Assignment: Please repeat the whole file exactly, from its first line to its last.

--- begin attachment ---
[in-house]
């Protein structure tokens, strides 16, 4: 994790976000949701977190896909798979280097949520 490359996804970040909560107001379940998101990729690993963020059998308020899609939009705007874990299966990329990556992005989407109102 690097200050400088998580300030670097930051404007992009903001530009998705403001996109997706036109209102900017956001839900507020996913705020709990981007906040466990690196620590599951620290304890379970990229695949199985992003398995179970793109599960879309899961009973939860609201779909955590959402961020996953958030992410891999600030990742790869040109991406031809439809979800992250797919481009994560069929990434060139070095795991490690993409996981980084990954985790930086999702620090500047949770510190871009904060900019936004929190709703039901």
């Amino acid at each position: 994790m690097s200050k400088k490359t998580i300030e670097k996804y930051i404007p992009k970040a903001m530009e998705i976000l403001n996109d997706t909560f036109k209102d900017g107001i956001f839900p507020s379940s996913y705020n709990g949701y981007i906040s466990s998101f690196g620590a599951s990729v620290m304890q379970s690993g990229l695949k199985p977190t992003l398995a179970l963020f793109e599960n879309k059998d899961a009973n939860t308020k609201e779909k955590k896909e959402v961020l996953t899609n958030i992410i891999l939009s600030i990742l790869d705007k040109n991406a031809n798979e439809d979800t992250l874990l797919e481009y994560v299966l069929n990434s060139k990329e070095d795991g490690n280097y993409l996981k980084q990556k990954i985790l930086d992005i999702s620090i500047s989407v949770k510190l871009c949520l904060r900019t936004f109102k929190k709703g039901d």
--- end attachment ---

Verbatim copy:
[in-house]
């Protein structure tokens, strides 16, 4: 994790976000949701977190896909798979280097949520 490359996804970040909560107001379940998101990729690993963020059998308020899609939009705007874990299966990329990556992005989407109102 690097200050400088998580300030670097930051404007992009903001530009998705403001996109997706036109209102900017956001839900507020996913705020709990981007906040466990690196620590599951620290304890379970990229695949199985992003398995179970793109599960879309899961009973939860609201779909955590959402961020996953958030992410891999600030990742790869040109991406031809439809979800992250797919481009994560069929990434060139070095795991490690993409996981980084990954985790930086999702620090500047949770510190871009904060900019936004929190709703039901």
């Amino acid at each position: 994790m690097s200050k400088k490359t998580i300030e670097k996804y930051i404007p992009k970040a903001m530009e998705i976000l403001n996109d997706t909560f036109k209102d900017g107001i956001f839900p507020s379940s996913y705020n709990g949701y981007i906040s466990s998101f690196g620590a599951s990729v620290m304890q379970s690993g990229l695949k199985p977190t992003l398995a179970l963020f793109e599960n879309k059998d899961a009973n939860t308020k609201e779909k955590k896909e959402v961020l996953t899609n958030i992410i891999l939009s600030i990742l790869d705007k040109n991406a031809n798979e439809d979800t992250l874990l797919e481009y994560v299966l069929n990434s060139k990329e070095d795991g490690n280097y993409l996981k980084q990556k990954i985790l930086d992005i999702s620090i500047s989407v949770k510190l871009c949520l904060r900019t936004f109102k929190k709703g039901d």